Abstract for gee_tr696

Cambridge University Engineering Department Technical Report CUED/F-INFENG/TR696


A.H. Gee, G.M. Treece, C.J. Tonkin, D.M. Black and K.E.S. Poole

3 February 2015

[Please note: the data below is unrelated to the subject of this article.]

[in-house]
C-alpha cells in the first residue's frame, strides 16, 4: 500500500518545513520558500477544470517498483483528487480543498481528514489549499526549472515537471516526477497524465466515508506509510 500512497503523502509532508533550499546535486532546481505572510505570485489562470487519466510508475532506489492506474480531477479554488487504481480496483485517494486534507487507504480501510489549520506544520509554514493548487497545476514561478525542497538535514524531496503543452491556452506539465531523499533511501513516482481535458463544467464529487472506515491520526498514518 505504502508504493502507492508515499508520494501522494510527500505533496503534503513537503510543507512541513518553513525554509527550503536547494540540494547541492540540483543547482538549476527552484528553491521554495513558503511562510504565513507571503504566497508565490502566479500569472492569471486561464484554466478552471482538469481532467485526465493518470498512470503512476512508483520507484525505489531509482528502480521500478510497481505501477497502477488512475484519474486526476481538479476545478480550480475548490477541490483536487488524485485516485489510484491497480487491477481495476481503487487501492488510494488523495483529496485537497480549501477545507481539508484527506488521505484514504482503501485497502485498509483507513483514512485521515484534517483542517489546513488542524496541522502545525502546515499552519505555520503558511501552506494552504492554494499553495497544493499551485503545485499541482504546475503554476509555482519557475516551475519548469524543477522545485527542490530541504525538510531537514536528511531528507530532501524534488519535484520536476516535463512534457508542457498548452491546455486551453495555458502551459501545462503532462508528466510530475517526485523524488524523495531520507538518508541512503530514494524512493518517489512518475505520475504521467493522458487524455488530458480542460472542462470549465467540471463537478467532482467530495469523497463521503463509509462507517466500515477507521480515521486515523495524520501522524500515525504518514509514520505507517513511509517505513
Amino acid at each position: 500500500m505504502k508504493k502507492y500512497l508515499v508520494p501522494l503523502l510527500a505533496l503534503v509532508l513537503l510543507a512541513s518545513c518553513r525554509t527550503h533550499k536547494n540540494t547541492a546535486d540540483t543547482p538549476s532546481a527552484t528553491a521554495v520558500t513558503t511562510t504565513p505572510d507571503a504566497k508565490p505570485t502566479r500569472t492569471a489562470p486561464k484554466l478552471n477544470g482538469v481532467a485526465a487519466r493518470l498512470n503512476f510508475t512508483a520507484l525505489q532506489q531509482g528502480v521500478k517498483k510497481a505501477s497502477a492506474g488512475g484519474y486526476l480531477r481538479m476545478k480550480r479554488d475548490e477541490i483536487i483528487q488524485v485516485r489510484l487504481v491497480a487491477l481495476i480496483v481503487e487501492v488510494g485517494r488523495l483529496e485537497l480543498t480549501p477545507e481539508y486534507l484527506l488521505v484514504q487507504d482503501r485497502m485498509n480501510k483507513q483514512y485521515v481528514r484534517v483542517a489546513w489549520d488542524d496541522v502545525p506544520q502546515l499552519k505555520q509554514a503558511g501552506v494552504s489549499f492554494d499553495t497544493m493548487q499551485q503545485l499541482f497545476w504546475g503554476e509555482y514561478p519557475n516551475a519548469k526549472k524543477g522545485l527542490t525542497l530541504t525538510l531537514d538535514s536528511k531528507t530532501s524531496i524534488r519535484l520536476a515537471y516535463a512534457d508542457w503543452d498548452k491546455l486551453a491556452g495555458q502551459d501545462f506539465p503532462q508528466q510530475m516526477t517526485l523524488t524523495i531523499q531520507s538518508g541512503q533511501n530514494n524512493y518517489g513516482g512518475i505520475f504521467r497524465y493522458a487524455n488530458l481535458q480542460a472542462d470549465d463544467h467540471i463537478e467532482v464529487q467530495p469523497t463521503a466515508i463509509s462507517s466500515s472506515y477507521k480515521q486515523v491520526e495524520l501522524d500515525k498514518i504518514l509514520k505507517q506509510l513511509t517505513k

Within each sex, there is an association between hip fracture risk and the size of the proximal femur, with larger femurs apparently more susceptible to fracture. Here, we investigate whether the thickness and density of the femoral cortex play a role in this association: do larger femurs have weaker cortices? To answer this question, we used cortical bone mapping to measure the distribution of cortical mass surface density (CMSD, mg/cm2) in cohorts of 308 males and 150 females. Principal component analysis of the various femoral surfaces led to a measure of size that is linearly independent from shape. After mapping the data onto a canonical femur surface, we used statistical parametric mapping to identify any regions where CMSD depends on size, allowing for other confounding covariates including shape. Our principal finding was a focal patch on the superior femoral neck, where CMSD is reduced by around 1% for each 1% increase in linear size (p < 0.000005 in the males, p < 0.001 in the females). This finding appears to be consistent with models of functional adaptation, and may help with the design of interventional strategies for reducing fracture risk.

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